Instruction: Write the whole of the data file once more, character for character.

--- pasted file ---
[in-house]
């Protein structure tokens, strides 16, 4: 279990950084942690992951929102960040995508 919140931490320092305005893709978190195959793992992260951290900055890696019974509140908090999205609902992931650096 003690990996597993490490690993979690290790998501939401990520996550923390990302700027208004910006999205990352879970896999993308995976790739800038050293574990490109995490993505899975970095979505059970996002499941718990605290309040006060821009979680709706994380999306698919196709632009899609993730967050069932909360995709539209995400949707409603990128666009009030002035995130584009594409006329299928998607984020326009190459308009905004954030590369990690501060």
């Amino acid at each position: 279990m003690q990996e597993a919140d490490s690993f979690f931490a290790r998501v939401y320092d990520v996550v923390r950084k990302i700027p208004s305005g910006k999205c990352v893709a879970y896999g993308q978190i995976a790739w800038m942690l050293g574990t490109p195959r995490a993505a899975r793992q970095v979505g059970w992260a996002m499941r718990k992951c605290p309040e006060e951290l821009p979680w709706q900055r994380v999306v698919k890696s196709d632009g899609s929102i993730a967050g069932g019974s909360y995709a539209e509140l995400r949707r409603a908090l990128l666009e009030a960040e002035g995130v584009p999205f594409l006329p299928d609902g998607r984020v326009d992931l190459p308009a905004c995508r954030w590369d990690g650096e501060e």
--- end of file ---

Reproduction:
[in-house]
């Protein structure tokens, strides 16, 4: 279990950084942690992951929102960040995508 919140931490320092305005893709978190195959793992992260951290900055890696019974509140908090999205609902992931650096 003690990996597993490490690993979690290790998501939401990520996550923390990302700027208004910006999205990352879970896999993308995976790739800038050293574990490109995490993505899975970095979505059970996002499941718990605290309040006060821009979680709706994380999306698919196709632009899609993730967050069932909360995709539209995400949707409603990128666009009030002035995130584009594409006329299928998607984020326009190459308009905004954030590369990690501060």
């Amino acid at each position: 279990m003690q990996e597993a919140d490490s690993f979690f931490a290790r998501v939401y320092d990520v996550v923390r950084k990302i700027p208004s305005g910006k999205c990352v893709a879970y896999g993308q978190i995976a790739w800038m942690l050293g574990t490109p195959r995490a993505a899975r793992q970095v979505g059970w992260a996002m499941r718990k992951c605290p309040e006060e951290l821009p979680w709706q900055r994380v999306v698919k890696s196709d632009g899609s929102i993730a967050g069932g019974s909360y995709a539209e509140l995400r949707r409603a908090l990128l666009e009030a960040e002035g995130v584009p999205f594409l006329p299928d609902g998607r984020v326009d992931l190459p308009a905004c995508r954030w590369d990690g650096e501060e």